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China: 'Religious' names banned for Muslim children in Xinjiang

25 Apr 2017 | By Gogona Saikia
Naming laws across the globe

Officials in China's Xinjiang have released a list of banned "religious" names for Muslim babies; children with "unacceptable" names might be denied household registration, which is important to access state benefits.

Names like Islam, Quran and Saddam, and references to the star and crescent moon, aren't allowed.

The full list hasn't been made public yet.

Let's explore naming laws across the world.

In context: Naming laws across the globe

25 Apr 2017China: 'Religious' names banned for Muslim children in Xinjiang

28 Mar 2017US: Legal spat over naming child 'Allah'

Petitioners have filed a lawsuit against the state of Georgia for not allowing a couple to assign 'Allah' as their daughter's last name.

Elizabeth Handy and Bilal Walk wanted to name their daughter 'Allah', but state officials said the last name could only be Handy, Walk or both.

The American Civil Liberties Union challenged the state's laws.

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Naming laws

Naming laws restrict the names that parents can legally give their children. The purpose is to avoid naming children something offensive or embarrassing. Many countries have naming laws; most govern the name's meaning, while some govern scripts in which it is written.

ChinaNaming laws in China

Babies in China are required by law to be named on the capability of computer scanners to identify those names.

Names that are easily readable are encouraged, as are simplified characters over traditional Chinese ones.

Numbers and non-Chinese symbols and characters are not allowed.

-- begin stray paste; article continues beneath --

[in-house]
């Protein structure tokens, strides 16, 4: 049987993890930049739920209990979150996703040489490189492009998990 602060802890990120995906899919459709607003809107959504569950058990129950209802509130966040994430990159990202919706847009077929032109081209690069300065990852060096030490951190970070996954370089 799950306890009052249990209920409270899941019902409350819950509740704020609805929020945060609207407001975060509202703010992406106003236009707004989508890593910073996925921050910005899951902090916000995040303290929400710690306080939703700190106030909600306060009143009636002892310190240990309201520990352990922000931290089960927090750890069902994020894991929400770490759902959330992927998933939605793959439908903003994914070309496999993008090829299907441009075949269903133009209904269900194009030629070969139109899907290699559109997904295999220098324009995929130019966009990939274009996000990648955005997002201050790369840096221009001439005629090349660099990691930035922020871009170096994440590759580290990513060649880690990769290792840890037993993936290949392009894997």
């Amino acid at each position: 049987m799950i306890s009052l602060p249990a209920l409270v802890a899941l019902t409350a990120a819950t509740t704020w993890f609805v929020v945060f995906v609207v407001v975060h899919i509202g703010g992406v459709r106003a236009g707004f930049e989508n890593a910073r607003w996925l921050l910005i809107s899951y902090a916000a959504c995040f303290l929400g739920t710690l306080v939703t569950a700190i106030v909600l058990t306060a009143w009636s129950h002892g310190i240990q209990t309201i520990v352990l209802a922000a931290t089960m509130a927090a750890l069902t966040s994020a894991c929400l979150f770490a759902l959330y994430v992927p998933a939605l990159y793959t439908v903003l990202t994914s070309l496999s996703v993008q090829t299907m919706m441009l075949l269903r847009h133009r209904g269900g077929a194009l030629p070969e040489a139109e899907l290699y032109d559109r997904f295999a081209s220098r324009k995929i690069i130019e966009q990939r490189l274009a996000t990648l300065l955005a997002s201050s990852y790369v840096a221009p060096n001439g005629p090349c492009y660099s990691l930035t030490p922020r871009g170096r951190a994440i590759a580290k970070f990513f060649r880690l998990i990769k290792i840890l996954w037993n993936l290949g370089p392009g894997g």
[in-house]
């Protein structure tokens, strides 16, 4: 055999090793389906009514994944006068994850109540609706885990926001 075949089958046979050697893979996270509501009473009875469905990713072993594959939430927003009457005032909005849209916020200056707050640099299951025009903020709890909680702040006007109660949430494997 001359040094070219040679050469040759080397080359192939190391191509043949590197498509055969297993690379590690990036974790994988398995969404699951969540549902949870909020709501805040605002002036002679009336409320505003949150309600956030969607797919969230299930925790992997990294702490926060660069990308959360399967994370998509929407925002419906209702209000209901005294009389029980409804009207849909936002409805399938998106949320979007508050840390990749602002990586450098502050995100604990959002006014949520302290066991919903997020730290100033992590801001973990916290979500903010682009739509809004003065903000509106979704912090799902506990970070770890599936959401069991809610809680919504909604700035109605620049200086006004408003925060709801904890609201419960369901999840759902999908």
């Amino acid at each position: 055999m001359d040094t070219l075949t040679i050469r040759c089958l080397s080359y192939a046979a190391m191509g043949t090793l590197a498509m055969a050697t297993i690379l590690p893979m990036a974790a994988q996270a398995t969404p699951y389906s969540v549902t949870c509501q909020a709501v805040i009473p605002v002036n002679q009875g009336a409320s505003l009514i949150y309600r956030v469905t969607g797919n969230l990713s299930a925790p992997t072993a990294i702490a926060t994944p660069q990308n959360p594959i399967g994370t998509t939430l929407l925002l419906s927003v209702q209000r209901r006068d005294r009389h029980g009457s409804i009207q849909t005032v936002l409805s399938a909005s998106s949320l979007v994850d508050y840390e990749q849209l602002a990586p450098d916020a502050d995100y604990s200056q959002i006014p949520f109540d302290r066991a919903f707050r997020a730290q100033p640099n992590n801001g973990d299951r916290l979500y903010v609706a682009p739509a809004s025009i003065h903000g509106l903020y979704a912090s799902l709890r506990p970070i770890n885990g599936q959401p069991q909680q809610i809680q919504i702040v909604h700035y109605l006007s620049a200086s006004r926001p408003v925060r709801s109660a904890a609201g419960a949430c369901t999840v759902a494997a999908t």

In the 2000s, people with difficult names were advised to change them to facilitate identification cards.

New ZealandNew Zealand's naming laws

New Zealand's Births, Deaths and Marriages Registration Act of 1995 doesn't let people name their children anything that "might cause offence to a reasonable person; or is unreasonably long; or without adequate justification is, includes, or resembles an official title or rank."

Some of the rejected names in New Zealand include Fish and Chips, Sex Fruit, Satan and Adolf Hitler.

DenmarkDenmark's Law on Personal Names

Denmark's strict Law on Personal Names protects children from having odd names, which their parents might have taken a fancy to.

A list of 7,000 pre-approved names is available for parents to choose from.

If parents want to name their child something that isn't part of the list, special permission has to be obtained from the local church and later reviewed by government officials.

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Banned names in Saudi Arabia

Western names and names with royal connotations are banned in Saudi Arabia. Some of these include Elaine, Linda and Alice.

09 Nov 2016Italian court permits mother to give baby her surname

According to Italy's naming law, children of married couples automatically inherit their father's surnames.

This law was labelled "unlawful" by a constitutional court which granted a mother the right to give her surname to her child.

Campaigners against this law have been fighting for a long time for according to them it is based on "outdated patriarchal ideals."

Constitutional court's statement

In a statement, the Italian constitutional court said, "The court has declared the unlawfulness of rules providing for the automatic attribution of the paternal surname to legitimate children, when the parents wish otherwise."